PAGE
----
cot, lime, cherry and ‘Muroise®’ for summer. As a hint to Charles Bohu’s original formula, Le Guiriec has also extended the range of exotic flavours, with violet, rose, hibiscus, and orange blossom. A pragmatic traditionalist, Le Guiriec is proud to follow the same recipe as his forebear Charles Bohu. All sweets are made from French products, free of colouration and artificial flavouring, and the same man-made processes are observed. Les Rigolettes Nantaises are a fine example of modern confectionary, a part of the Nantes cultural heritage, and, evidently, quite a tasty treat.

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Beauty and beyond in France What is France if not a country of beauty experts? Its lush creams, innovative beauty treatments and amazing cosmetic lines give millions of people around the world a daily boost of their self-esteem. The epicentre of this rich beauty industry lies in the Eure-et-Loire and Loiret departments in the centre of the country. Here, household names such as Dior, Hermès, Nina Ricci and Paco Rabanne, have united in a business cluster called Cosmetic Valley. Since its founding in 1994, it has solidified its status as the world’s leading perfumery cosmetics network. TEXT: PIERRE ANTOINE ZAHND  |  PHOTO: UNSPLASH

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Discover Southern Europe  |  Beauty and Beyond


osmetic Valley is to beauty products what Silicon Valley is to tech: a cluster of industry-leading companies supported by scientific research. The Valley gathers around 550 cosmetic and perfumery groups working towards the international outreach of French-made luxury beauty products, and serves as a repository of expertise in the various fields of the industry: from the cultivation of aromatics, perfume-making, and the formulation of beauty powders, creams, and aromatic materials (essential oils, ‘active’ ingredients), to product testing, quality control, packaging and logistics. Cosmetic Valley reckons with a wide network of skills to ensure France’s leadership in the industry. It brings together 1,500 businesses country-wide, employing some 150,000 professionals in the many fields of competence that constitute it, with 1,500 new hires in 2018-19, equalling a one per cent employment growth. With a yearly revenue of around 30 billion euros, it is also France’s second-largest exporting market. Part of the success of Cosmetic Valley may be due to how well-connected it is with the sphere of scientific research: eight French universities are currently part of the cluster, including two Parisian institutions. With 8,200 researchers among its members, it works closely with 220 public laboratories and with some of the country’s top research foundations, including the CNRS (National Committee for Scientific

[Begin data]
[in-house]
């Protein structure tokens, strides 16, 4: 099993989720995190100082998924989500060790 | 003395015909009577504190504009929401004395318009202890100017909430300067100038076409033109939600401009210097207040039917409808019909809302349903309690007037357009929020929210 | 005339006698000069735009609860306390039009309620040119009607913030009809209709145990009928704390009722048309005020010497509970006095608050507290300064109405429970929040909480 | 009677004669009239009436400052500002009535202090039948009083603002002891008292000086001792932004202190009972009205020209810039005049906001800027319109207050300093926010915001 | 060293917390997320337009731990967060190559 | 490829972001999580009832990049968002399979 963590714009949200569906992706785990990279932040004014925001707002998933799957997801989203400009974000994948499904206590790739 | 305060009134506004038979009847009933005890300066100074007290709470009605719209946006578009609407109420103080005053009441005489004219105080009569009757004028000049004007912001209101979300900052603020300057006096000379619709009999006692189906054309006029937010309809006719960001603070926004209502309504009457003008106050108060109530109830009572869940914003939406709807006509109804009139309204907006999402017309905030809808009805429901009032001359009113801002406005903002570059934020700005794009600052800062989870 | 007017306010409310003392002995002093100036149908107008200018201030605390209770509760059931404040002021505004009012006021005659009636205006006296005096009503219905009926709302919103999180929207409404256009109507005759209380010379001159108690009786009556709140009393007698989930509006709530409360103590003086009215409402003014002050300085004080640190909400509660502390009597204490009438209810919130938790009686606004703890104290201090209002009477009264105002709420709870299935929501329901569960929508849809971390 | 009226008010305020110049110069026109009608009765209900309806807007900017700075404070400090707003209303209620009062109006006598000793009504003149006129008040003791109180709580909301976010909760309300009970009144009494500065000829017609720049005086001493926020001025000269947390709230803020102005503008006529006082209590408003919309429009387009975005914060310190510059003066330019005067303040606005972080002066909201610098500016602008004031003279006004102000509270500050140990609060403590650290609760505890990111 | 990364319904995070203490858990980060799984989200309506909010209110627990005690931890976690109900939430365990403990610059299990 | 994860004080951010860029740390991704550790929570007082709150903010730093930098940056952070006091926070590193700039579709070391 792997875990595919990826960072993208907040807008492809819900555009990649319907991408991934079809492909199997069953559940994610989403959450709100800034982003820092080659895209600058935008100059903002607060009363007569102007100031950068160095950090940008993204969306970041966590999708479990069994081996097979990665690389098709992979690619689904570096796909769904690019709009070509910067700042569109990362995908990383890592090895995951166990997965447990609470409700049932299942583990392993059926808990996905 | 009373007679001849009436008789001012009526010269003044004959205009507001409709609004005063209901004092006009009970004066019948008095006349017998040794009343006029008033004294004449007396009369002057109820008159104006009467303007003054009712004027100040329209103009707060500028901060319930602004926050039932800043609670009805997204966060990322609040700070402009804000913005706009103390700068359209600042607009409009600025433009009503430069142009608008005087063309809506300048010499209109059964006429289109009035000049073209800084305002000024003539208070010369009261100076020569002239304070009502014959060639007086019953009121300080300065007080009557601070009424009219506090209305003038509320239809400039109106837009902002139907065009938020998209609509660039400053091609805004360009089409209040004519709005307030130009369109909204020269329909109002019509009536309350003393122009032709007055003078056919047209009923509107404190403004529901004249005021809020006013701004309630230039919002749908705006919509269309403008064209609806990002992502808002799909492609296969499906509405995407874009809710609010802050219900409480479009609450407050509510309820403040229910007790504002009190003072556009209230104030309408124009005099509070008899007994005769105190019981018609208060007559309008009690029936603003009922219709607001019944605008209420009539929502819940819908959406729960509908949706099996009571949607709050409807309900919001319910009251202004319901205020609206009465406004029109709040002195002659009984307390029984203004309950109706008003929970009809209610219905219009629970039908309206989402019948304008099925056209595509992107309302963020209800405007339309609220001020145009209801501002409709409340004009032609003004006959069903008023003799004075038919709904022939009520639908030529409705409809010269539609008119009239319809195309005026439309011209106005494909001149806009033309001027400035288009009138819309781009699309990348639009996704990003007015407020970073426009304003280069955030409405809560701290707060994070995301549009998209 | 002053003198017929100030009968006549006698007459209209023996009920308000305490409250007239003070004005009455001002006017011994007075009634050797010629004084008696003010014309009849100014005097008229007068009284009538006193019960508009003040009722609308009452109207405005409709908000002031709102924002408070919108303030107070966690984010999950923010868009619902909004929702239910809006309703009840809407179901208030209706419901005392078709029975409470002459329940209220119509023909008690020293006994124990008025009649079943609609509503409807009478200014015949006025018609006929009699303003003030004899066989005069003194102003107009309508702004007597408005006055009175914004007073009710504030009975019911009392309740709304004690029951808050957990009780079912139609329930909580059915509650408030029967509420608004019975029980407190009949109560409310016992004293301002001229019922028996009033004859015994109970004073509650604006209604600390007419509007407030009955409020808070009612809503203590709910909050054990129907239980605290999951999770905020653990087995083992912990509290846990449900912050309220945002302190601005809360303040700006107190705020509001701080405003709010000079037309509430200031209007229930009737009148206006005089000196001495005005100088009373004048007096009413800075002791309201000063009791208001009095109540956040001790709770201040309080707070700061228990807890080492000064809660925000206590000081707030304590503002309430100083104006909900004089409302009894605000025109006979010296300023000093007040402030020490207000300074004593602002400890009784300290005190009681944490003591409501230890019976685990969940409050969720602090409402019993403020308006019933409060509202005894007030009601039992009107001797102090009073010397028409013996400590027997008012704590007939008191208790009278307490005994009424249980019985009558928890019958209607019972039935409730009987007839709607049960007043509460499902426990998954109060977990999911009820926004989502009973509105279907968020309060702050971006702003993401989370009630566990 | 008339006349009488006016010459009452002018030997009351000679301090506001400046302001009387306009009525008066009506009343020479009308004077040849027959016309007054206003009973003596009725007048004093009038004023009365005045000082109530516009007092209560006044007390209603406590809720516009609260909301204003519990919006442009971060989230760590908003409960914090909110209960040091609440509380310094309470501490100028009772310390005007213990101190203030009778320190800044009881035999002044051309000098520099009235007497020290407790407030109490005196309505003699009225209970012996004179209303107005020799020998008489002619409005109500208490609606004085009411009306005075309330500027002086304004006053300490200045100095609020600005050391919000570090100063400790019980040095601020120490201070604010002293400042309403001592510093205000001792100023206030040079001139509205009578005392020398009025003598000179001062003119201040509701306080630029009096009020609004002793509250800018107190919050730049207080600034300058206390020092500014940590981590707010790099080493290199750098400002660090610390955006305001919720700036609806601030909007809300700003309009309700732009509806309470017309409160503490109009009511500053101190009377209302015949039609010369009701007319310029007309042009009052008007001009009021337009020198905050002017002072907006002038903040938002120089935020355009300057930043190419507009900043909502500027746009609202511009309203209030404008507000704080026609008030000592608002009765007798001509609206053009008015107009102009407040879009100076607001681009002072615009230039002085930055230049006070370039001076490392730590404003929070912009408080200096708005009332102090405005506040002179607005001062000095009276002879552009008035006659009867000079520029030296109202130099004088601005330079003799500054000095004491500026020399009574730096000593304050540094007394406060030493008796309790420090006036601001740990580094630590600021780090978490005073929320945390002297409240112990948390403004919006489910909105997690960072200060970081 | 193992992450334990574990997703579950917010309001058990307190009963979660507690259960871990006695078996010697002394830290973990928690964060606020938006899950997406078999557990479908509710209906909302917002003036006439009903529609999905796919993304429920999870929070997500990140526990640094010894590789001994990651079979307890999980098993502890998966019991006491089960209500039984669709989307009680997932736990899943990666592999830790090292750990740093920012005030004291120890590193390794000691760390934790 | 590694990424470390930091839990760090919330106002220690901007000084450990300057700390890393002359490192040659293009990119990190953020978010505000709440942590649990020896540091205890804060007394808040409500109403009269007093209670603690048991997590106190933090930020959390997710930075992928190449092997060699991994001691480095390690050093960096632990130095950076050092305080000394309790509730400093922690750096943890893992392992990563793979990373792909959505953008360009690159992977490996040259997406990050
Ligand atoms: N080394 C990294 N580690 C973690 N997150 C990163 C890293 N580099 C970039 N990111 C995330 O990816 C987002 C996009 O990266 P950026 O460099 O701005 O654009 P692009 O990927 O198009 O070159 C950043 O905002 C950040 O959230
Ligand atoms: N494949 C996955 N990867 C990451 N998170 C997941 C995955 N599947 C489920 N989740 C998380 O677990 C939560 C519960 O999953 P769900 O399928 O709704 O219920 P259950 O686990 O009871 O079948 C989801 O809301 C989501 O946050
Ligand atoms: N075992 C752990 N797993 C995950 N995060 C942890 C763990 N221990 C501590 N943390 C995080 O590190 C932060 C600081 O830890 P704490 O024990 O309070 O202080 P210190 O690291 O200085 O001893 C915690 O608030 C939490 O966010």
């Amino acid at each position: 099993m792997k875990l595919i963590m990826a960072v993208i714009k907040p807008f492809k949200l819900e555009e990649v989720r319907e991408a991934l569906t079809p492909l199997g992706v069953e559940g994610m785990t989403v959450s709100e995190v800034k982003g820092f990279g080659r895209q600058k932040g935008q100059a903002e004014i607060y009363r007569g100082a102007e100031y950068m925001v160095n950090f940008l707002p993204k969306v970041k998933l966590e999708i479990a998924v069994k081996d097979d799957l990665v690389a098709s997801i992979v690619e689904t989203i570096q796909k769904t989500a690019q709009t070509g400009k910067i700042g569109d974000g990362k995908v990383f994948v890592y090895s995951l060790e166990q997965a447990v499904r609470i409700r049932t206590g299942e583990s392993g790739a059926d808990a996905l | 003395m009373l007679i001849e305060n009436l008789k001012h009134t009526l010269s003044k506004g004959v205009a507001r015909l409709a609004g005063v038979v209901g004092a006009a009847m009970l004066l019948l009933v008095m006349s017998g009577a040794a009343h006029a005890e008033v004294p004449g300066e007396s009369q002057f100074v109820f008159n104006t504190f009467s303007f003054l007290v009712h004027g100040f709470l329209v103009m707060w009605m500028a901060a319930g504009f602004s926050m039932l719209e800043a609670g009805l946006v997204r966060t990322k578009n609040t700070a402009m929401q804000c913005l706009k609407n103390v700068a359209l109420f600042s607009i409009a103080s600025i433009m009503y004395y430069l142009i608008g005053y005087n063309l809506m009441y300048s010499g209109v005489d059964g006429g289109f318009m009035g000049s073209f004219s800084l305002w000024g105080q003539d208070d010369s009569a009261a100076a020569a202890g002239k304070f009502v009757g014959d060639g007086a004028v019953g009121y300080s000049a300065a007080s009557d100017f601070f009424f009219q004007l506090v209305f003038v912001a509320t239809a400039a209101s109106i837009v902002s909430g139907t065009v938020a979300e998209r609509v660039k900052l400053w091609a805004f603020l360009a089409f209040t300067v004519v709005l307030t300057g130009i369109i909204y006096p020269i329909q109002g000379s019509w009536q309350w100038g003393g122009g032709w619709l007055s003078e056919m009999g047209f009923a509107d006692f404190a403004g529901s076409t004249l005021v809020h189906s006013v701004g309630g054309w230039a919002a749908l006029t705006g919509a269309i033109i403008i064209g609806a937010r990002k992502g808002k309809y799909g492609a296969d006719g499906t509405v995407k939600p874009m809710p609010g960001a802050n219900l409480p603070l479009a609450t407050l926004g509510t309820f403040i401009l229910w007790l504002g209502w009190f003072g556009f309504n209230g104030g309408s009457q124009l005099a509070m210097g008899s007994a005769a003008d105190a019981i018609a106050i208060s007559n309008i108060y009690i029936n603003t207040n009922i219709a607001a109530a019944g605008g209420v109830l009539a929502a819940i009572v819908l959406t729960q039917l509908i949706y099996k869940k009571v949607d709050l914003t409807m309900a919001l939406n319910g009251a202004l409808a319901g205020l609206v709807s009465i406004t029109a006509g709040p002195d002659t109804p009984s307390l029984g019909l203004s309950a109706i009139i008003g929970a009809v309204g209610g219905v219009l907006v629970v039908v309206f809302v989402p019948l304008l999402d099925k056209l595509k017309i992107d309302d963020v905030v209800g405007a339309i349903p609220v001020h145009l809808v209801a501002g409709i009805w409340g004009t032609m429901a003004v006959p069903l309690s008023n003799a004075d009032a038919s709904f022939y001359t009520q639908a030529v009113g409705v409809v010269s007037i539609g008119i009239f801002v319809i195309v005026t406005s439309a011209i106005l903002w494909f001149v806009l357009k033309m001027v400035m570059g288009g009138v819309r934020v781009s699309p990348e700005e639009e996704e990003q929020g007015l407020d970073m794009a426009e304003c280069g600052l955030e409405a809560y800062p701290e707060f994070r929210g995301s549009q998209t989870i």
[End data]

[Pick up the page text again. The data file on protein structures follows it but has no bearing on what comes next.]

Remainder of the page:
Research) and INRA (National Institute of Agricultural Research). Since its foundation, Cosmetic Valley has shaped the French cosmetics and perfumery landscape through its global approach. It functions as an active network, fostering interaction between businesses in the industry, boosting innovation and supporting research projects. On a global level, it aids businesses in their expansion abroad (providing help in exportation or implantation), while on the level of the individual, it encourages continuous learning by accompanying employees through further training and education. By sustaining and growing its dynamic network, Cosmetic Valley aims to create the most favourable conditions for businesses to expand, along with their employment rates. But beyond the role it plays for companies already in France, Cosmetic Valley has also encouraged foreign businesses to relocate. The national and international cosmetics heavyweights that are now part of Cosmetics Valley are too many to list in their entirety, but the sheer number of important players in the region shows at least one thing: that when it comes to beauty and perfume, the French are still leading the way. So, join us to France where Europe’s best beauty experts are waiting to show you around. A new and more confident you is just a page flip away. Issue 9  |  November 2019  |  21